Collaboration with peers can be a competitive tool – even for Service Leaders who often have few peers in their own companies. They should look outside

In 1997 Gary Kasparov, the reigning chess world champion at the time and one of the best ever players, famously became the first Grand Master to lose a match under tournament conditions to a computer, IBM’s Deep Blue. The match was followed by millions, many appalled by the result, others ecstatic. Regardless, Grand Masters still play a great game, but today it is essentially unthinkable that a human could beat an advanced computer program at chess. But humans are nothing if not creative. Following the Kasparov game, they co-opted computers as allies. Instead of playing against them they started playing with them and developed “Freestyle Chess” which allows any kind of interaction between humans and computers playing together against opponents.  And the winners of the first PAL/CSS Freestyle Chess Tournament in 2005 were not the strongest humans assisted by machines or the strongest machines assisted by humans. Instead, two amateurs, Steven Cramton and Zackary Stephen, using three standard PCs, won the competition. They had optimized an entirely new process of collaboration in which either one of the humans or the machines took the lead depending on patterns of positions and play of opponents. According to some analysts, this type of green-field process optimization could be the prototype for future human-machine collaboration. This positive state of affairs lasted until 2017, when AlphaZero, the DeepMind (Google) computer that beat the world champion in the immensely complex game of Go, learned chess in just 4 hours and proceeded to immediately beat the best chess computers. Humans are now considered too slow to make a meaningful contribution to chess played by AIs.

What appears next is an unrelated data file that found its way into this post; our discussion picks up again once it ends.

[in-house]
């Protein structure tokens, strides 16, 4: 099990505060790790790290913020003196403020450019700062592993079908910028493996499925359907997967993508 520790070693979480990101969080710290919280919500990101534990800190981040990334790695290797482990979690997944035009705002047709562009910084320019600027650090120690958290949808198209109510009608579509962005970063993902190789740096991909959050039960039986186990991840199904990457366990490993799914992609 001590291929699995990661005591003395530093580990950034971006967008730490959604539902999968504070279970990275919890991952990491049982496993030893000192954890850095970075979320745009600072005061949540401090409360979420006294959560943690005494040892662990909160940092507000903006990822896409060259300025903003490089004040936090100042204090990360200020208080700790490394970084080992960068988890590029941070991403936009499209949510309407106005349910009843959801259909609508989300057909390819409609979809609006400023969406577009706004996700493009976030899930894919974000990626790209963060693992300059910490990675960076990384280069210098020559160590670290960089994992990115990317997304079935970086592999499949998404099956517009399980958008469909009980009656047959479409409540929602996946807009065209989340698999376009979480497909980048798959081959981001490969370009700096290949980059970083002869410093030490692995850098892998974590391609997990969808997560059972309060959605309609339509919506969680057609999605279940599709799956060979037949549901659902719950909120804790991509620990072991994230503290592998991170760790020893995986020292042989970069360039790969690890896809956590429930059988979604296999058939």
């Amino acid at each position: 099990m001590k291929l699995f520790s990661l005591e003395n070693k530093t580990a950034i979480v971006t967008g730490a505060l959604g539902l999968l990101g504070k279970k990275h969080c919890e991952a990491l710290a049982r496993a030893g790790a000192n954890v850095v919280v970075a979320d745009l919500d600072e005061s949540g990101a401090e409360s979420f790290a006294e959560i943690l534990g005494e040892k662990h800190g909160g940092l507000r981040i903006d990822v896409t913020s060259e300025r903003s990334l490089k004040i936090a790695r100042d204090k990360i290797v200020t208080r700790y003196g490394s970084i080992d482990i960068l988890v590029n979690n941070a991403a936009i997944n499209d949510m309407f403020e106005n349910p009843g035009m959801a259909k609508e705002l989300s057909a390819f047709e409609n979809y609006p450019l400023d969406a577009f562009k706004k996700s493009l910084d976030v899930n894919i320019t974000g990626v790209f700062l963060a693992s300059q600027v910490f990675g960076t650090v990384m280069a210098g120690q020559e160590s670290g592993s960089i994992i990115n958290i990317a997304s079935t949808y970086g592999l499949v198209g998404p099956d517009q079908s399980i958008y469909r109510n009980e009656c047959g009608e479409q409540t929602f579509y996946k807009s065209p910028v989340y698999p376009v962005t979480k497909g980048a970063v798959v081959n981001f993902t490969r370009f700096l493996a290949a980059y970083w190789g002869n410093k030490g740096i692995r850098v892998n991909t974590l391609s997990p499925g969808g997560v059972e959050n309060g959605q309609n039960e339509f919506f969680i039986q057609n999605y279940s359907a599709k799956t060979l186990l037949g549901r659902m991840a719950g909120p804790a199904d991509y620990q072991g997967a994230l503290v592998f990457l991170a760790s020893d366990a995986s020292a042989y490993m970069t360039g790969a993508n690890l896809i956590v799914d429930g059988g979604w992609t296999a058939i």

Be that as it may, this is an article about collaboration, not AIs, and the case does show that a well- planned collaborative effort and process can have excellent outcomes. And not just in chess. Many computer games are nowadays designed for collaboration and studies have shown that collaborative efforts by teams produce on average better results in terms of achieving game objectives.